The other half of the exhibition, presented on the first floor of SALT Beyoğlu, is composed in direct reference to the building’s location on İstiklal Caddesi, a street used often for demonstrations and leading to Taksim Square, a site of political rallies and mass protest. The display begins with People are Demanding (2011), which comprises the phrase in Arabic “Ash sha’ab yurid…” —the first half of a slogan that was first used in Tunis during the uprisings and later became a popular chant at Cairo’s Tahrir Square as well as in Beirut and Syria with alterations, in spray paint—followed by a list of seemingly ordinary verbs, instead of the rest of the phrase commonly used during the protests, “…bring down the regime.” This is followed by Mroué’s video With Soul With Blood (2003-2006), in which the artist ruminates about being part of a crowd while struggling to remain an individual during one of the demonstrations following the still-unsolved 2005 assassination of former Lebanese prime minister Rafik Hariri. Hariri’s car-bomb killing lead to huge pro- and anti-Syria rallies in Beirut, which triggered the fall of the government and the withdrawal of the Syrian military. Today, the civil war in Syria has spilled over to Lebanon, and there is a massive influx of Syrian refugees in the country, making up nearly one seventh of the population. Eye vs. Eye (2012), Double Shooting (2012) and the first part of The Fall of a Hair (2012) are all components of Mroué’s much-lauded work about the conflict in Syria, The Pixelated Revolution (2012), which examines the dissemination of amateur war footage on video-sharing websites and the multi-layered associations between shooting with a gun and shooting with a camera.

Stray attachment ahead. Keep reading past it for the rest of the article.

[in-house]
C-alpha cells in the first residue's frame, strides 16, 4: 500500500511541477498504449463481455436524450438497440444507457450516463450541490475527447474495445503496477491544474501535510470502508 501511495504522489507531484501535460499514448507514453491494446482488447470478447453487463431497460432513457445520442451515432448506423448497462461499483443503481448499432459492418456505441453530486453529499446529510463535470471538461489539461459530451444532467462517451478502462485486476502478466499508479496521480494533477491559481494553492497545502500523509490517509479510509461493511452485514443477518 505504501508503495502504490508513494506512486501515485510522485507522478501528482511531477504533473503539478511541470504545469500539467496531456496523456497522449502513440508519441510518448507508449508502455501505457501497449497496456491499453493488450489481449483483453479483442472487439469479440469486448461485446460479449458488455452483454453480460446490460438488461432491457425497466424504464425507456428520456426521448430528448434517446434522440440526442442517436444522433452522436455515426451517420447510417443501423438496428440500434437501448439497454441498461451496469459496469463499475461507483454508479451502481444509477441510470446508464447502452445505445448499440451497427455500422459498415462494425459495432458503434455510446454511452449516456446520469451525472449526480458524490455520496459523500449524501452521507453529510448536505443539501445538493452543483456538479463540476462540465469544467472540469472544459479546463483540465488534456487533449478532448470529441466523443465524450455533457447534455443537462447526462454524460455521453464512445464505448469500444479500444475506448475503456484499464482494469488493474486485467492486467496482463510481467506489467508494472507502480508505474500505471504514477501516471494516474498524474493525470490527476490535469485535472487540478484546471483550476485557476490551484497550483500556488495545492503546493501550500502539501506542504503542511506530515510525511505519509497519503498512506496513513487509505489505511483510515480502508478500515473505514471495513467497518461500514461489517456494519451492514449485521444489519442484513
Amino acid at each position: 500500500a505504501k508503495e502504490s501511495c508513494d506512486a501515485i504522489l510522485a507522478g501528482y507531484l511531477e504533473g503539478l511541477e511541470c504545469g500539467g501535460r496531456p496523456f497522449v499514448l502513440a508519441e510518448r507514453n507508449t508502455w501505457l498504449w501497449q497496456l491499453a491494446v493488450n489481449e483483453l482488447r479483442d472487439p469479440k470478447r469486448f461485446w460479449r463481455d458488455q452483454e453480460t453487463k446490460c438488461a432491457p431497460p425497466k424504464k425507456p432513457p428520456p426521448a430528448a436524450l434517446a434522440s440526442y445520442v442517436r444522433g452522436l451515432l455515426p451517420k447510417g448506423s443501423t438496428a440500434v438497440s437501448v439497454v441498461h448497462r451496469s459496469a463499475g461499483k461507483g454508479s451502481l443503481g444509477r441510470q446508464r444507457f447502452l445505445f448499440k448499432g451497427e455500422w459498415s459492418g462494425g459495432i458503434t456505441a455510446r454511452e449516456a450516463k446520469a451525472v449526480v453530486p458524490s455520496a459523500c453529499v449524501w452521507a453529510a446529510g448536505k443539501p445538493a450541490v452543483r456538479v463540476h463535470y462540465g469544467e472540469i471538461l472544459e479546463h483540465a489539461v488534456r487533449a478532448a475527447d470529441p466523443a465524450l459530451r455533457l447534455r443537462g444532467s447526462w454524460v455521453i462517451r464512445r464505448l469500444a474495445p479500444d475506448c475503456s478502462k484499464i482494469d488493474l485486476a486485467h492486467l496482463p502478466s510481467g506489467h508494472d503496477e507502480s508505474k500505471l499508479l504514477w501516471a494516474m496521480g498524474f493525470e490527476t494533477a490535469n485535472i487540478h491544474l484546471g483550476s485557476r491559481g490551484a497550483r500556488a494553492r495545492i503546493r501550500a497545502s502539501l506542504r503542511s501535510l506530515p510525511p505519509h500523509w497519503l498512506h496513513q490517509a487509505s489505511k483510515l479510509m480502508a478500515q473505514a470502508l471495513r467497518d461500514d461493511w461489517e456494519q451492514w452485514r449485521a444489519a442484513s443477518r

Taking the concrete political and cultural circumstances of Lebanon as his point of departure, the questions that Rabih Mroué raises through his videos, installations, performances and non-academic lectures have much wider resonance—particularly in this time of regional strife and political turmoil, geographical entanglements that inevitably have also involved neighboring Turkey—and his works, like the conflicts he addresses, have garnered attention from around the world.
A version of this exhibition, entitled Rabih Mroué. Image(s), Mon Amour at CA2M was curated by Aurora Fernández Polanco; the presentation at SALT is closely based on this exhibition, with slight alterations for İstanbul. The exhibition at SALT is spread across SALT Galata floor -1 and SALT Beyoğlu floor 1.
In collaboration with CA2M (Centro de Arte Dos de Mayo, Comunidad de Madrid)
Rabih Mroué (born 1967) works and lives in Beirut. His solo exhibition organized by BAK basis voor actuele kunst, Utrecht in 2010 traveled to Iniva, London; Württembergischer Kunstverein, Stuttgart and tranzitdisplay, Prague. Recent exhibitions include: dOCUMENTA (13), Kassel, 2012; Performa 09, New York, 2009; 11th International Istanbul Biennial, İstanbul, 2009; Tarjama/Translation, Queens Museum of Art, New York, 2009; Manifesta 8, Murcia, 2009; Soft Manipulation – Who is afraid of the new now?, Casino Luxembourg, Luxembourg, 2008; Medium Religion, Center for Art and Media (ZKM), Karlsruhe, 2008 and the Sydney Biennale in 2006.
In 2011, Mroué was awarded a Prince Claus Award, and in 2010 an artist grant for Theatre/Performance Arts from the Foundation of Contemporary Arts, New York as well as the Spalding Gray Award. He is a contributing editor of the quarterly Kalamon and The Drama Review as well as a co-founder and board member of the Beirut Art Center, Beirut. The artist is currently on an “Interweaving Performance Cultures” fellowship at Freie Universität, Berlin.
On Wednesday, May 7 at 19.00, Rabih Mroué will present the non-academic lecture The Pixelated Revolution at SALT Galata.
Parallel to the exhibition, film and documentary screenings that aim to broaden the issues addressed by the artist in his work will be organized in the Walk-in Cinema at SALT Beyoğlu, please check saltonline.org for the program.